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    grivera

    grivera Well-Known Member

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    4x2 means your truck is rear wheel drive. The eason for adding the weight in the back is that the rear of the truck is light and the added weight will aid the tires in getting traction.
     
  15. Apr 4, 2009 at 4:54 PM
    #15
    Ktaco

    Ktaco Well-Known Member

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    Get good tires. Haha for us it's nothing to get 40+cm of snow per storm and we get a lot of storms. Personally I would never buy a 2wd truck as I keep my truck in 4x4 for the winter months. Get some good winter tires and be alert. Defensive driving is the key.
     
  16. Apr 4, 2009 at 5:04 PM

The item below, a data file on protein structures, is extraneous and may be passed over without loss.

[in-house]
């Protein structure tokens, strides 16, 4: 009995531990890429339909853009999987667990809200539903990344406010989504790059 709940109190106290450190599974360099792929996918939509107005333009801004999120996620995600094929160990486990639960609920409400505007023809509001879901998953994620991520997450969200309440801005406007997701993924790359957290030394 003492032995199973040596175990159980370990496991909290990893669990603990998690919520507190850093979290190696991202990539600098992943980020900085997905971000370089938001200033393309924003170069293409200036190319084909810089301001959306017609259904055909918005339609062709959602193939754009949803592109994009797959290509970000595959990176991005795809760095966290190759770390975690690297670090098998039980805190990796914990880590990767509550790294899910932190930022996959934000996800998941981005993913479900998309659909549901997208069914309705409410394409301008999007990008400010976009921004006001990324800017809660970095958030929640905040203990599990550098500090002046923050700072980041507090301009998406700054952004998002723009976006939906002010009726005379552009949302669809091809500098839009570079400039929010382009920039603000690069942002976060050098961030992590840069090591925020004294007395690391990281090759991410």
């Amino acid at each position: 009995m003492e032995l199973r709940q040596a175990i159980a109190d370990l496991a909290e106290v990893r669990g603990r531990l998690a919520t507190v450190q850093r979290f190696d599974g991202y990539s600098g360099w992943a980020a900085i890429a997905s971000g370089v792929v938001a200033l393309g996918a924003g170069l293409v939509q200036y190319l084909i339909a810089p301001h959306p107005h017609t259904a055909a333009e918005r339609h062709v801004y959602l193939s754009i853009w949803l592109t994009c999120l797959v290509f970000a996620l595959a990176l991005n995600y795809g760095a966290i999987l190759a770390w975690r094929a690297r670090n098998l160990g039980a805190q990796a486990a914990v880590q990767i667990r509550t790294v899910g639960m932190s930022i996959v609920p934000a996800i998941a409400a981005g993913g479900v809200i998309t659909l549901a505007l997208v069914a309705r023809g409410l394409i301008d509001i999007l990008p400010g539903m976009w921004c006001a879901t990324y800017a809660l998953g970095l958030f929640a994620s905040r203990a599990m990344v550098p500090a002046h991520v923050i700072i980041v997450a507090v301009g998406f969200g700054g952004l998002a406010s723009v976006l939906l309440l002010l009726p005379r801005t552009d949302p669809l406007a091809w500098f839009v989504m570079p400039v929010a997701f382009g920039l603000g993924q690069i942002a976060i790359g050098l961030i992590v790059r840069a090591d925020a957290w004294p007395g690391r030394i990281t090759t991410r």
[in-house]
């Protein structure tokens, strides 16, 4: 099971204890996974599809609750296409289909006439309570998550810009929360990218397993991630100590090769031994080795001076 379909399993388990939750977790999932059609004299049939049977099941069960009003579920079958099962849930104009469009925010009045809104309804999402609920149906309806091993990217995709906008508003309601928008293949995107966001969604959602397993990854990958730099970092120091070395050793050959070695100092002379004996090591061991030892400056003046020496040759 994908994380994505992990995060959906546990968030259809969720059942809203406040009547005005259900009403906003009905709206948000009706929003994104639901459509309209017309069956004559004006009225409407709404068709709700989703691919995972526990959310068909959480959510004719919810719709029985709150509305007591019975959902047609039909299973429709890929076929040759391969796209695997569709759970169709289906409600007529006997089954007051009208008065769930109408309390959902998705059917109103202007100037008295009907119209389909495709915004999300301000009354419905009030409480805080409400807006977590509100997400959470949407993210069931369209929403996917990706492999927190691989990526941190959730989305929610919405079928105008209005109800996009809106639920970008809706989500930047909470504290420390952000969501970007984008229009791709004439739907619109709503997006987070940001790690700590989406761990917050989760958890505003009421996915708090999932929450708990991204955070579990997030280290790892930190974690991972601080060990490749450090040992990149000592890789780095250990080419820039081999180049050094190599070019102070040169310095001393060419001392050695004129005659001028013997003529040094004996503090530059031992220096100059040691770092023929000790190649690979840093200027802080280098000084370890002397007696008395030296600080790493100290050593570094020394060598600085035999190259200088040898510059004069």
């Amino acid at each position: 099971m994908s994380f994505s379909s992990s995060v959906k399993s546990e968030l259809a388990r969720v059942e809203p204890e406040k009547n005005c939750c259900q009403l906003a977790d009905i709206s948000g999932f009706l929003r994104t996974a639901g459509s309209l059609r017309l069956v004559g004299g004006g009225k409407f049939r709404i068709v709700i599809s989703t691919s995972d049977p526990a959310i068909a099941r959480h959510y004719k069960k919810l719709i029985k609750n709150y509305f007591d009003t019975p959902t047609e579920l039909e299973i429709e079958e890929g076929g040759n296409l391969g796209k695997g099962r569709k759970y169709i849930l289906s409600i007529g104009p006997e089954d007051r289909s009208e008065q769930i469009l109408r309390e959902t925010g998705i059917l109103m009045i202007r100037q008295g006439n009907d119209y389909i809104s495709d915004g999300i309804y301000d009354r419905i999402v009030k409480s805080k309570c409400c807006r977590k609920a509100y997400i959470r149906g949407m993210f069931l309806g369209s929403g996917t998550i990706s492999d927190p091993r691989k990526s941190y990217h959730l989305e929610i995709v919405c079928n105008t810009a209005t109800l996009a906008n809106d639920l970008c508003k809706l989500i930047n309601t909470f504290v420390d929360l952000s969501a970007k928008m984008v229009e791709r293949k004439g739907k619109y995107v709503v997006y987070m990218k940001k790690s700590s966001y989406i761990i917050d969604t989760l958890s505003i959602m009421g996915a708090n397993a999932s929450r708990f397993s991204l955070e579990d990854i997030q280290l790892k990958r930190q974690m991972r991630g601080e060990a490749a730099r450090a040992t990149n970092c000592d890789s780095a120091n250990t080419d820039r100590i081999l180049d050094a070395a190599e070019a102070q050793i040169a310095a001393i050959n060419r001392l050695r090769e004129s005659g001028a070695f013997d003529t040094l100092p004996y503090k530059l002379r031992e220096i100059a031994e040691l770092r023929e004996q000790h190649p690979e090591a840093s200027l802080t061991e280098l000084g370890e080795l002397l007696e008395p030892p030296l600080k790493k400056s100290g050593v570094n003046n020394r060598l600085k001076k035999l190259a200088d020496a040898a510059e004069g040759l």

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    Okkine

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    With a good set of snow tires, these trucks handle the snow like a champ. 4x4 is a nice luxury, but by no means a necessity. Just remember that driving in the snow & ice is the easy part. Stopping in the snow & ice is where 95% of the problems occur.
     
  17. Apr 4, 2009 at 5:22 PM
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    foxracinfor20

    foxracinfor20 Well-Known Member